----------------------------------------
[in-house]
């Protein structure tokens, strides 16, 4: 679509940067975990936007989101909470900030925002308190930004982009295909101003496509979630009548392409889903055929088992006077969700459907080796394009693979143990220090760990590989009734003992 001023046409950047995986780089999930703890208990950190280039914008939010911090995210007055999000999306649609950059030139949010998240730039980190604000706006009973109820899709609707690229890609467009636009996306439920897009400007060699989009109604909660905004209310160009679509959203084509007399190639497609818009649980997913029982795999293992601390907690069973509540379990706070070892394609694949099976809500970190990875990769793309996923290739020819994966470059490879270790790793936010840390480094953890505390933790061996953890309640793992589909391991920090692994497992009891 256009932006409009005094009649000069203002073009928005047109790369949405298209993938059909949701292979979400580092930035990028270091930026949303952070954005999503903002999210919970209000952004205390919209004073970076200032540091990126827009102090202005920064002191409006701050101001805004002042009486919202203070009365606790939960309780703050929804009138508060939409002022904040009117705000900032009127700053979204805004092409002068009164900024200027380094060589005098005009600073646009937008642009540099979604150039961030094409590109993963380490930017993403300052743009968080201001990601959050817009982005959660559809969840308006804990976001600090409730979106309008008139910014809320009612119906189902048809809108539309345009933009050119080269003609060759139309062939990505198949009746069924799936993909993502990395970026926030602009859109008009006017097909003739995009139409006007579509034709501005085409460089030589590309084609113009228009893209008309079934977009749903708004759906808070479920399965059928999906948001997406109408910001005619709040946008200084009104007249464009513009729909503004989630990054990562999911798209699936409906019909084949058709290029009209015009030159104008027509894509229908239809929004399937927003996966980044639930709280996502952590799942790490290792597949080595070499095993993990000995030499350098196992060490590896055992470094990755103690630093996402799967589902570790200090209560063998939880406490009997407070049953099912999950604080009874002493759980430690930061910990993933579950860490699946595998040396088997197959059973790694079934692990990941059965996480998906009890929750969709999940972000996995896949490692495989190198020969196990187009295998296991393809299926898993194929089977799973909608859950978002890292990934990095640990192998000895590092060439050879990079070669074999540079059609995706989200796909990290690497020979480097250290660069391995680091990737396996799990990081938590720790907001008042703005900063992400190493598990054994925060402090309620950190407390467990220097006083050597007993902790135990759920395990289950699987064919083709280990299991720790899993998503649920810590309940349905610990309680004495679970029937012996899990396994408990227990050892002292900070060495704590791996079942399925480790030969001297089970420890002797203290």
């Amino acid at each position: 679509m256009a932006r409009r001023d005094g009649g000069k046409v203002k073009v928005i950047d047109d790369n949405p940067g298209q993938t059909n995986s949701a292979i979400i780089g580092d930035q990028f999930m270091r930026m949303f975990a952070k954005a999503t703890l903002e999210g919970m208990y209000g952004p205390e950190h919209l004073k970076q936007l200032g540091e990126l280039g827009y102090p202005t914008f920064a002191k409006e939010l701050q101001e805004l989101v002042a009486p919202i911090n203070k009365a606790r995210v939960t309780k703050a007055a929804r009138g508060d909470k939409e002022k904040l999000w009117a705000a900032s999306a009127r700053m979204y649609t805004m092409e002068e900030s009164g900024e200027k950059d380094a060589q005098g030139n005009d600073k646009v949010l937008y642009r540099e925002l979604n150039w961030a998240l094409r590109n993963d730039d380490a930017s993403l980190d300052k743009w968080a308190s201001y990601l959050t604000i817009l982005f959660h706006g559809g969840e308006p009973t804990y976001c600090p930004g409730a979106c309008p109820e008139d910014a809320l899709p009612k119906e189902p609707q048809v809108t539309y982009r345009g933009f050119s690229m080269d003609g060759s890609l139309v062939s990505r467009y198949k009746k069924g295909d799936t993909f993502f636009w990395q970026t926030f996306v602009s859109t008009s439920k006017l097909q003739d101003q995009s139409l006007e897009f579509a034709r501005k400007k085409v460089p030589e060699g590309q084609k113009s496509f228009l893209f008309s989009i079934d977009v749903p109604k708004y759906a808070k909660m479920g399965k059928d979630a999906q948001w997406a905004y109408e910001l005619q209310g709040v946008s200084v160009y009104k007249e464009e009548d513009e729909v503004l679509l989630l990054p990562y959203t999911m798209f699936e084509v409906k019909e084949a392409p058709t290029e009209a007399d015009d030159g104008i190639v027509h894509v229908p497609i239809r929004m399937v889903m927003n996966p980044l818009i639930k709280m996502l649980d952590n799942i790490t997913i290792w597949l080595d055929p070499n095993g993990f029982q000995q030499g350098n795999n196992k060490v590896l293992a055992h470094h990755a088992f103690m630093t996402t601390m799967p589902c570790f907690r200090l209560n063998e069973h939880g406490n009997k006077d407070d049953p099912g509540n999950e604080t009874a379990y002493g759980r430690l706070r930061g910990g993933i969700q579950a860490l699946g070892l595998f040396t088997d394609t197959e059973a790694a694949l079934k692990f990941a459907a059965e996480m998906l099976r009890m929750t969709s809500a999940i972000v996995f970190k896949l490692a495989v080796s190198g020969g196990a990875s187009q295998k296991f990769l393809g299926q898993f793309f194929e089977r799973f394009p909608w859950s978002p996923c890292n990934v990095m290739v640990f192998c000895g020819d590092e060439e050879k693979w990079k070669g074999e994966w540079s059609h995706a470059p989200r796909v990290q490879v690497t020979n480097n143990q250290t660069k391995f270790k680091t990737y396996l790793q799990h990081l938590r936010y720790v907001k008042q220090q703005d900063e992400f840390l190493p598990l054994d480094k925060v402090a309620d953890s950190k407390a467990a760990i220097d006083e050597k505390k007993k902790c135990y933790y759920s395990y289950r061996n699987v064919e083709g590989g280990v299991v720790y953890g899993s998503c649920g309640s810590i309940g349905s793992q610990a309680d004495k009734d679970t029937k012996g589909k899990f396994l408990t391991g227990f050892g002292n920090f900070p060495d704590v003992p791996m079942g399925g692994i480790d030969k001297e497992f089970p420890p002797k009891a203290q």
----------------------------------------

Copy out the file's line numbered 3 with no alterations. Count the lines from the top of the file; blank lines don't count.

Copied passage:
């Amino acid at each position: 679509m256009a932006r409009r001023d005094g009649g000069k046409v203002k073009v928005i950047d047109d790369n949405p940067g298209q993938t059909n995986s949701a292979i979400i780089g580092d930035q990028f999930m270091r930026m949303f975990a952070k954005a999503t703890l903002e999210g919970m208990y209000g952004p205390e950190h919209l004073k970076q936007l200032g540091e990126l280039g827009y102090p202005t914008f920064a002191k409006e939010l701050q101001e805004l989101v002042a009486p919202i911090n203070k009365a606790r995210v939960t309780k703050a007055a929804r009138g508060d909470k939409e002022k904040l999000w009117a705000a900032s999306a009127r700053m979204y649609t805004m092409e002068e900030s009164g900024e200027k950059d380094a060589q005098g030139n005009d600073k646009v949010l937008y642009r540099e925002l979604n150039w961030a998240l094409r590109n993963d730039d380490a930017s993403l980190d300052k743009w968080a308190s201001y990601l959050t604000i817009l982005f959660h706006g559809g969840e308006p009973t804990y976001c600090p930004g409730a979106c309008p109820e008139d910014a809320l899709p009612k119906e189902p609707q048809v809108t539309y982009r345009g933009f050119s690229m080269d003609g060759s890609l139309v062939s990505r467009y198949k009746k069924g295909d799936t993909f993502f636009w990395q970026t926030f996306v602009s859109t008009s439920k006017l097909q003739d101003q995009s139409l006007e897009f579509a034709r501005k400007k085409v460089p030589e060699g590309q084609k113009s496509f228009l893209f008309s989009i079934d977009v749903p109604k708004y759906a808070k909660m479920g399965k059928d979630a999906q948001w997406a905004y109408e910001l005619q209310g709040v946008s200084v160009y009104k007249e464009e009548d513009e729909v503004l679509l989630l990054p990562y959203t999911m798209f699936e084509v409906k019909e084949a392409p058709t290029e009209a007399d015009d030159g104008i190639v027509h894509v229908p497609i239809r929004m399937v889903m927003n996966p980044l818009i639930k709280m996502l649980d952590n799942i790490t997913i290792w597949l080595d055929p070499n095993g993990f029982q000995q030499g350098n795999n196992k060490v590896l293992a055992h470094h990755a088992f103690m630093t996402t601390m799967p589902c570790f907690r200090l209560n063998e069973h939880g406490n009997k006077d407070d049953p099912g509540n999950e604080t009874a379990y002493g759980r430690l706070r930061g910990g993933i969700q579950a860490l699946g070892l595998f040396t088997d394609t197959e059973a790694a694949l079934k692990f990941a459907a059965e996480m998906l099976r009890m929750t969709s809500a999940i972000v996995f970190k896949l490692a495989v080796s190198g020969g196990a990875s187009q295998k296991f990769l393809g299926q898993f793309f194929e089977r799973f394009p909608w859950s978002p996923c890292n990934v990095m290739v640990f192998c000895g020819d590092e060439e050879k693979w990079k070669g074999e994966w540079s059609h995706a470059p989200r796909v990290q490879v690497t020979n480097n143990q250290t660069k391995f270790k680091t990737y396996l790793q799990h990081l938590r936010y720790v907001k008042q220090q703005d900063e992400f840390l190493p598990l054994d480094k925060v402090a309620d953890s950190k407390a467990a760990i220097d006083e050597k505390k007993k902790c135990y933790y759920s395990y289950r061996n699987v064919e083709g590989g280990v299991v720790y953890g899993s998503c649920g309640s810590i309940g349905s793992q610990a309680d004495k009734d679970t029937k012996g589909k899990f396994l408990t391991g227990f050892g002292n920090f900070p060495d704590v003992p791996m079942g399925g692994i480790d030969k001297e497992f089970p420890p002797k009891a203290q």